Friday, August 2, 2013

Kathleen Raine and Gavin Maxwell: curse or coincidence?

The poet Kathleen Raine was involved in an unsatisfactory, tempestuous relationship with Gavin Maxwell, the naturalist who later became famous for his books about otters. She cursed him after he pushed her to the limits of endurance; he suffered a series of misfortunes then he died.

I would like to believe that the misfortunes would have happened anyway, but after learning about the effect that some creative people had on those close to them I think that her ill-wishing actually worked. Poets are closer to the subconscious – or unconscious – and she was pushed right to the edge at the time.

One difference between this example and others I have written about from personal experience is that both of the people involved were aware that a curse had been launched, and one at least believed that it had been effective.

From articles I found online
“Their relationship burnt itself out, however. Banished from the house during a raging storm in 1956, a weeping Kathleen Raine cursed Maxwell under a rowan tree:

"Let Gavin suffer in this place as I am suffering now."

Within the next few years his pet otter was killed by a workman, his house was destroyed by fire, and he himself was diagnosed with terminal cancer.”  
- From an obituary

“Maxwell wrote: "Whether or not your curse has been responsible for this terrible disaster I don't know or should never know. If it was, I can only say God forgive you... Your Silver Stag [Raine's description for Maxwell] has indeed fallen - as you willed - and possibly beyond recall. If you really believe in your own powers of destruction you must consider yourself to have been successful at least twice."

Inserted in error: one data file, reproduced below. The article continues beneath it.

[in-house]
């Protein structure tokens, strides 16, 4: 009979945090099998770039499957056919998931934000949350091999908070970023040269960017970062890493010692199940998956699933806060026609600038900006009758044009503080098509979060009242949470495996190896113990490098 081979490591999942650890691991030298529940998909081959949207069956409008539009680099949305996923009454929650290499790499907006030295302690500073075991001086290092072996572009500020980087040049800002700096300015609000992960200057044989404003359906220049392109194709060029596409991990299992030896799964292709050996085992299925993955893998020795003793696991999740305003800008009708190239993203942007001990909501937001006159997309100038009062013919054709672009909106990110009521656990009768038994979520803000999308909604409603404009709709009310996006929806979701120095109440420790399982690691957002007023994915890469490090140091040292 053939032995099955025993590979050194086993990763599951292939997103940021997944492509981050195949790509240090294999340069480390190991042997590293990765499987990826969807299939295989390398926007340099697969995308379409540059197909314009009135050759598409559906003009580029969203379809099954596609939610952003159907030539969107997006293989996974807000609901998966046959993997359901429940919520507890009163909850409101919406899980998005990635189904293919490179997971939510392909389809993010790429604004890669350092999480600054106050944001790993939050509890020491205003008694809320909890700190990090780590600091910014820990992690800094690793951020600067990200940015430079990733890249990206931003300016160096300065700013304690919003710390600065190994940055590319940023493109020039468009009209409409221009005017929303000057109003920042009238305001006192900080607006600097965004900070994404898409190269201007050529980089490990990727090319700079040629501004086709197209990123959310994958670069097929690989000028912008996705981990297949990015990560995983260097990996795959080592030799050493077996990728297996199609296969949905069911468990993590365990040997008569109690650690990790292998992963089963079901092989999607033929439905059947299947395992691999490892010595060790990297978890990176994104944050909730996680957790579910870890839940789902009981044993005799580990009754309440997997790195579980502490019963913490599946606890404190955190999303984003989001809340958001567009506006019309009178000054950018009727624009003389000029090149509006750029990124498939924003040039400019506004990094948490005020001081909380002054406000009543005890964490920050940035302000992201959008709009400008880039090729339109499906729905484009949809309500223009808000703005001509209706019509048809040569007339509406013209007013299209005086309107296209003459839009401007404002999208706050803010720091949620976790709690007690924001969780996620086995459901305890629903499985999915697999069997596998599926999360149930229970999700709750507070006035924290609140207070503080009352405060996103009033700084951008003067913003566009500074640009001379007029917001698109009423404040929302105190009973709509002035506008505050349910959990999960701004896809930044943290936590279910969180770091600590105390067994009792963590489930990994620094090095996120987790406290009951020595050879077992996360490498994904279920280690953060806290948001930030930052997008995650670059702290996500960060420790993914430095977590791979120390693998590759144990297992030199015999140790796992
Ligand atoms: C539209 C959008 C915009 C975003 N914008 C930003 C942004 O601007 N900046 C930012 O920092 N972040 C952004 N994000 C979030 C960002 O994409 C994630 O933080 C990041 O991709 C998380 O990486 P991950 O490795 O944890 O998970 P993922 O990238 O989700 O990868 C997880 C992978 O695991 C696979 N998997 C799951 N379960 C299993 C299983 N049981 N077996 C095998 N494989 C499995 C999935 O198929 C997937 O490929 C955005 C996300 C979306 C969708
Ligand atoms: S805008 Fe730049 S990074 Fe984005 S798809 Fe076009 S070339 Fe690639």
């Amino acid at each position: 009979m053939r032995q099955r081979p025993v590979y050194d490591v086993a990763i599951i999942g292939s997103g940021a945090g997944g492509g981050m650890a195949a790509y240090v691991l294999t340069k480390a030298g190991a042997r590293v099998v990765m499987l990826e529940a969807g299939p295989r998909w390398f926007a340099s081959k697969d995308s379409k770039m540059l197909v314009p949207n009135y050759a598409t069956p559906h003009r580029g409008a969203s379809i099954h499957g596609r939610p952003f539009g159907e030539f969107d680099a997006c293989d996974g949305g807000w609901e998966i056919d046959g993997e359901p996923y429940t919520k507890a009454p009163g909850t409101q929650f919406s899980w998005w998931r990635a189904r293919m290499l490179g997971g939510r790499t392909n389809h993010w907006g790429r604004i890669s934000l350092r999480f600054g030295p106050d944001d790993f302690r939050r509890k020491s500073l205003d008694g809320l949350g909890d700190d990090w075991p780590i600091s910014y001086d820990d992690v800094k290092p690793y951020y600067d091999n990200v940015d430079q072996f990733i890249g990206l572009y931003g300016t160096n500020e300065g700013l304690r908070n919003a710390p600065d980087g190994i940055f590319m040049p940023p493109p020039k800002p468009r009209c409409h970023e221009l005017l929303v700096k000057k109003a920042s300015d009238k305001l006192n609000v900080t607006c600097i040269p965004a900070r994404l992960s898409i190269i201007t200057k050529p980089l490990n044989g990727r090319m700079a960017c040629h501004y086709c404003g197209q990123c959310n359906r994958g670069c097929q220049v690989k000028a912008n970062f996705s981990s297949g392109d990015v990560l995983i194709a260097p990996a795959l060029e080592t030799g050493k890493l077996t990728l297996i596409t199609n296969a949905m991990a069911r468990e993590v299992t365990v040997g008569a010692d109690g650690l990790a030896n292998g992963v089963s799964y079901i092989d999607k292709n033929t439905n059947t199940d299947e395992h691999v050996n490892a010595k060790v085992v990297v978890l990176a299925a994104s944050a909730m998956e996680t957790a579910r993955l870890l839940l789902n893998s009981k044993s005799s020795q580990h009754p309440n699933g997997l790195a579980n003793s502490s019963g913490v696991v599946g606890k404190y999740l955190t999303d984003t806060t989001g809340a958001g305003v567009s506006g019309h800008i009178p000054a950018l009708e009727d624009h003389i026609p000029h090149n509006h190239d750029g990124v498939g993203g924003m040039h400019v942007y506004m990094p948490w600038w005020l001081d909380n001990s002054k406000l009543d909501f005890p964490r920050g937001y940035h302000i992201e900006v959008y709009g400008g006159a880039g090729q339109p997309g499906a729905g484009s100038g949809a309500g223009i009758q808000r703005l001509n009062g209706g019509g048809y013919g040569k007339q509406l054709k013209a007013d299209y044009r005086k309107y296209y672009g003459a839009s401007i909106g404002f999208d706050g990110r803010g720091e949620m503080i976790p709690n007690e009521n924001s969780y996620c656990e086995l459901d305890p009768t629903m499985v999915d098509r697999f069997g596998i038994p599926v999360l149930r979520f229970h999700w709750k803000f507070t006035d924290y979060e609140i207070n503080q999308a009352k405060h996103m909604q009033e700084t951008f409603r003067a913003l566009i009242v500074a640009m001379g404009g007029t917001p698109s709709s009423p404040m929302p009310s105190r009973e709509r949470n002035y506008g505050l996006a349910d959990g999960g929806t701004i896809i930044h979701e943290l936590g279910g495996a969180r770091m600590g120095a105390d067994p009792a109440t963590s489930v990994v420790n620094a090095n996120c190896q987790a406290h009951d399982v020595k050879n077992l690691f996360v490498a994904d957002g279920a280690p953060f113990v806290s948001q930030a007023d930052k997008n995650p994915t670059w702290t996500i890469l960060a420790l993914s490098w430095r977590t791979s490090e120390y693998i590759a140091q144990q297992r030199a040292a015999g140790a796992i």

- From an article about their dark love

"She had always believed that she possessed great and terrible occult powers, and in that moment of hatred, she had not doubted her ability to blight the years ahead of me."
- From an article about the rowan tree curse

“The agony that Kathleen Raine underwent thereafter, expressed in her poetry and prose, seems never wholly to have expiated her guilt for a curse that so rebounded on herself. As a woman, she reviled herself as loveless and destructive of other lives; as a poet, she castigated herself for not writing more, or better - for neglecting her daimon, as she called her gift and source”
- From an article about Kathleen Raine

Autobiographical references to the curse
Kathleen Raine produced three volumes of autobiography. Some of the things she wrote about life as experienced by creative people and her relationship with Gavin Maxwell resonate very strongly with me: I could have written it myself, although she expresses herself far better than I ever could.

In The Lion’s Mouth, the third volume, she goes into detail about the relationship and the cursing episode. It is very painful to read. The following extracts speak for themselves:

“A curse always recoils on the person who utters it…such an invocation cannot be revoked by the mere recovery of temper. It has a life of its own; when a passion is so powerful as to stir those depths, we awaken forces beyond human control…”

“…there are many murders besides those committed with arsenic or pistol

Arsenic and pistol may sound like the title of an Agatha Christie novel, but Kathleen Raine’s words confirm what many other people have said. Unseen crime, or psychic crime, exists; curses and cursing are real. When we are hit on a very deep level, we react from that same level, often with tragic and unforeseen results.